But I have to say there is something about Disney. They just have it down. They know how to create an experience that is nothing short of “magical”. The kids love it and there is enough to see and experience and people just seem to be happier when they are there. I don’t want to take anything away from this really cool experience, so don’t read into this… but here’s what I got to wondering…
Disney does this amazing job of creating an “aura” without much substance. What I mean is the message of “believe in your dreams” and “you can be anything” are really just empty statements. They sound good and Disney makes them look good — there is this “aura” that is unmistakable — but what is the substance underneath it all? Not much — it’s pretty much just that: an experience.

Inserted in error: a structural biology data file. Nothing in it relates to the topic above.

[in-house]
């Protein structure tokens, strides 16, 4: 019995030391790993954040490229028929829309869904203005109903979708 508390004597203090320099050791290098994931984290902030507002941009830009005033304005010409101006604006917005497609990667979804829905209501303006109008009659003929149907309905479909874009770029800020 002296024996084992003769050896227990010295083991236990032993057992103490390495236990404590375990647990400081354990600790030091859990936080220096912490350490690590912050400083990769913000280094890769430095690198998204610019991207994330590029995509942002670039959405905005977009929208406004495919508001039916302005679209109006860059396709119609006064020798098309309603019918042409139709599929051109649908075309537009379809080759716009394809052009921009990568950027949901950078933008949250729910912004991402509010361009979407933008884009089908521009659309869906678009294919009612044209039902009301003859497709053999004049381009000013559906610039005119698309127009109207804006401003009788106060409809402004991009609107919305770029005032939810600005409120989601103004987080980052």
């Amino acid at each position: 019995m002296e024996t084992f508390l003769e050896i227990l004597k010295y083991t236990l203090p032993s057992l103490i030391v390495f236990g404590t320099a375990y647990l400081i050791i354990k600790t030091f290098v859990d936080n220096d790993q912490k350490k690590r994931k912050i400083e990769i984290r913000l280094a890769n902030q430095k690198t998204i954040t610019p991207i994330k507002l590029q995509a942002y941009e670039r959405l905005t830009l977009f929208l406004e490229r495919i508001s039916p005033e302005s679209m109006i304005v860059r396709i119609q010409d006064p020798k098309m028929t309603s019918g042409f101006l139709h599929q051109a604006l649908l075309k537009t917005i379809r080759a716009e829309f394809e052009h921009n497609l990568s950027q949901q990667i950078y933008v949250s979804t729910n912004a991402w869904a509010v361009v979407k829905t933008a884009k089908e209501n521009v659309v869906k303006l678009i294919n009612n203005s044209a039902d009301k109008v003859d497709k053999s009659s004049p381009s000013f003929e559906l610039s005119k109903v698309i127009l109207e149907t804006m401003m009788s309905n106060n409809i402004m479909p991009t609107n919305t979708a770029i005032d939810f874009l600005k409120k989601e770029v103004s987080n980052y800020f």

It’s difficult for me to talk to people who may not know Jesus about my faith and their need for Jesus. There, I said it, it’s not an easy thing for me. But as I’ve grown, I’ve also realized that is not a sufficient excuse not to do it. In fact, if I and other Christians aren’t telling others, how will they know? It’s not like coming to faith in Jesus is an intuitive thing – discovered by sitting under a tree meditating. It requires someone to tell it.
So, as a pastor, I get the challenge. I understand the tension and I’m in it with you all. So one thing I’ve sought to do is partner. I’ve felt like it’s an easier thing when we know we’re not alone. How that plays out on a church level is providing environments and events that make it as “easy” as possible to invite someone to join you in them. It’s still not easy (especially if you’re not used to talking to people beyond the niceties) but maybe a little “easier”.